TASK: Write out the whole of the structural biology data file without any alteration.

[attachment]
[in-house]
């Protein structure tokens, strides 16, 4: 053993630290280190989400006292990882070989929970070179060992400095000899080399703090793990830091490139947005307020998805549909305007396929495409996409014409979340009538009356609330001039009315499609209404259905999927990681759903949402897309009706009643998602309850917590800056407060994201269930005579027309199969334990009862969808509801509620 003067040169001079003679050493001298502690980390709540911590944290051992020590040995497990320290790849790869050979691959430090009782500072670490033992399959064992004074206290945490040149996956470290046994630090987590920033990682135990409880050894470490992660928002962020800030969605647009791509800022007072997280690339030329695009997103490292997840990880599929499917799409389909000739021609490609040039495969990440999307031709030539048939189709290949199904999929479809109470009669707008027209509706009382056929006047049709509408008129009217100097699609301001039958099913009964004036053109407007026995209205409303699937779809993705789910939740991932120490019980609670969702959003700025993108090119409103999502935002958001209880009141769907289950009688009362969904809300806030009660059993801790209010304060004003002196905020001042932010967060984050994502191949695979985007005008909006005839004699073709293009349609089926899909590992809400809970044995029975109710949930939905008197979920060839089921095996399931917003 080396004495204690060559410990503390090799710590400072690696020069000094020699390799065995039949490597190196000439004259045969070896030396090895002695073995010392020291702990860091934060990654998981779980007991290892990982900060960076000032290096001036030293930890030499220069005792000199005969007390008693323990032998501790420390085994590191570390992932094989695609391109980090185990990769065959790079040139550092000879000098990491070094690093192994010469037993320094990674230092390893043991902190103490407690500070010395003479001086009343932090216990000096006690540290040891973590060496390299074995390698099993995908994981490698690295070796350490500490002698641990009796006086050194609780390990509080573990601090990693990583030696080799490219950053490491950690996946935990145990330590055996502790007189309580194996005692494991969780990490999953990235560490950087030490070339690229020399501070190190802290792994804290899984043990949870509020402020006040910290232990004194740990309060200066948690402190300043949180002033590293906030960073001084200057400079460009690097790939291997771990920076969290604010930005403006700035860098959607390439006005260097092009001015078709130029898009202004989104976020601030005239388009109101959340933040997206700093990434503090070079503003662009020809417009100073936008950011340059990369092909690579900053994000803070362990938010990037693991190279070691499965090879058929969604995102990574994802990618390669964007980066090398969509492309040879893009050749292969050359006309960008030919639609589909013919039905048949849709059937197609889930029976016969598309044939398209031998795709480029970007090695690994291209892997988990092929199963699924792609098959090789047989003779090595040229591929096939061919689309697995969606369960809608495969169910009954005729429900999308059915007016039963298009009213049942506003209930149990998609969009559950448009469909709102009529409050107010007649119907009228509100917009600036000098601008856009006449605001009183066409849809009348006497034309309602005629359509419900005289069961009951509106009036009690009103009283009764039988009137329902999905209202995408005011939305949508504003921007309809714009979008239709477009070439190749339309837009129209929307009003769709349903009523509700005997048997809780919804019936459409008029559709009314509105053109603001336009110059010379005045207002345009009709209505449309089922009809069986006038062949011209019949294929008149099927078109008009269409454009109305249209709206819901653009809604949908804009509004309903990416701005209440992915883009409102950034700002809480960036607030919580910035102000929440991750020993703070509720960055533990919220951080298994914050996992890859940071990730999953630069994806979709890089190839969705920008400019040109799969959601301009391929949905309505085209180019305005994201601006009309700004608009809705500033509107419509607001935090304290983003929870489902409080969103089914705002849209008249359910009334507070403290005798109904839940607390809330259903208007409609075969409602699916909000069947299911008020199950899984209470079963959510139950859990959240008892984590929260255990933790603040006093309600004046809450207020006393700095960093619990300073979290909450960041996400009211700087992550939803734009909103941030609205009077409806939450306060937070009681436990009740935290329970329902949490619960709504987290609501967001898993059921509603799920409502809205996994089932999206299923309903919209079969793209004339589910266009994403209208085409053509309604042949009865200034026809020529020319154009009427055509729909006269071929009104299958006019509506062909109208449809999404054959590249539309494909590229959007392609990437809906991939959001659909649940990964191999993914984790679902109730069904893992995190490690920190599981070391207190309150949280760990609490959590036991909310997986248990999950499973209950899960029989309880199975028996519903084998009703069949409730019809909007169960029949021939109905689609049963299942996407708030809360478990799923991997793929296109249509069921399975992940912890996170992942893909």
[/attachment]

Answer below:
[in-house]
């Protein structure tokens, strides 16, 4: 053993630290280190989400006292990882070989929970070179060992400095000899080399703090793990830091490139947005307020998805549909305007396929495409996409014409979340009538009356609330001039009315499609209404259905999927990681759903949402897309009706009643998602309850917590800056407060994201269930005579027309199969334990009862969808509801509620 003067040169001079003679050493001298502690980390709540911590944290051992020590040995497990320290790849790869050979691959430090009782500072670490033992399959064992004074206290945490040149996956470290046994630090987590920033990682135990409880050894470490992660928002962020800030969605647009791509800022007072997280690339030329695009997103490292997840990880599929499917799409389909000739021609490609040039495969990440999307031709030539048939189709290949199904999929479809109470009669707008027209509706009382056929006047049709509408008129009217100097699609301001039958099913009964004036053109407007026995209205409303699937779809993705789910939740991932120490019980609670969702959003700025993108090119409103999502935002958001209880009141769907289950009688009362969904809300806030009660059993801790209010304060004003002196905020001042932010967060984050994502191949695979985007005008909006005839004699073709293009349609089926899909590992809400809970044995029975109710949930939905008197979920060839089921095996399931917003 080396004495204690060559410990503390090799710590400072690696020069000094020699390799065995039949490597190196000439004259045969070896030396090895002695073995010392020291702990860091934060990654998981779980007991290892990982900060960076000032290096001036030293930890030499220069005792000199005969007390008693323990032998501790420390085994590191570390992932094989695609391109980090185990990769065959790079040139550092000879000098990491070094690093192994010469037993320094990674230092390893043991902190103490407690500070010395003479001086009343932090216990000096006690540290040891973590060496390299074995390698099993995908994981490698690295070796350490500490002698641990009796006086050194609780390990509080573990601090990693990583030696080799490219950053490491950690996946935990145990330590055996502790007189309580194996005692494991969780990490999953990235560490950087030490070339690229020399501070190190802290792994804290899984043990949870509020402020006040910290232990004194740990309060200066948690402190300043949180002033590293906030960073001084200057400079460009690097790939291997771990920076969290604010930005403006700035860098959607390439006005260097092009001015078709130029898009202004989104976020601030005239388009109101959340933040997206700093990434503090070079503003662009020809417009100073936008950011340059990369092909690579900053994000803070362990938010990037693991190279070691499965090879058929969604995102990574994802990618390669964007980066090398969509492309040879893009050749292969050359006309960008030919639609589909013919039905048949849709059937197609889930029976016969598309044939398209031998795709480029970007090695690994291209892997988990092929199963699924792609098959090789047989003779090595040229591929096939061919689309697995969606369960809608495969169910009954005729429900999308059915007016039963298009009213049942506003209930149990998609969009559950448009469909709102009529409050107010007649119907009228509100917009600036000098601008856009006449605001009183066409849809009348006497034309309602005629359509419900005289069961009951509106009036009690009103009283009764039988009137329902999905209202995408005011939305949508504003921007309809714009979008239709477009070439190749339309837009129209929307009003769709349903009523509700005997048997809780919804019936459409008029559709009314509105053109603001336009110059010379005045207002345009009709209505449309089922009809069986006038062949011209019949294929008149099927078109008009269409454009109305249209709206819901653009809604949908804009509004309903990416701005209440992915883009409102950034700002809480960036607030919580910035102000929440991750020993703070509720960055533990919220951080298994914050996992890859940071990730999953630069994806979709890089190839969705920008400019040109799969959601301009391929949905309505085209180019305005994201601006009309700004608009809705500033509107419509607001935090304290983003929870489902409080969103089914705002849209008249359910009334507070403290005798109904839940607390809330259903208007409609075969409602699916909000069947299911008020199950899984209470079963959510139950859990959240008892984590929260255990933790603040006093309600004046809450207020006393700095960093619990300073979290909450960041996400009211700087992550939803734009909103941030609205009077409806939450306060937070009681436990009740935290329970329902949490619960709504987290609501967001898993059921509603799920409502809205996994089932999206299923309903919209079969793209004339589910266009994403209208085409053509309604042949009865200034026809020529020319154009009427055509729909006269071929009104299958006019509506062909109208449809999404054959590249539309494909590229959007392609990437809906991939959001659909649940990964191999993914984790679902109730069904893992995190490690920190599981070391207190309150949280760990609490959590036991909310997986248990999950499973209950899960029989309880199975028996519903084998009703069949409730019809909007169960029949021939109905689609049963299942996407708030809360478990799923991997793929296109249509069921399975992940912890996170992942893909």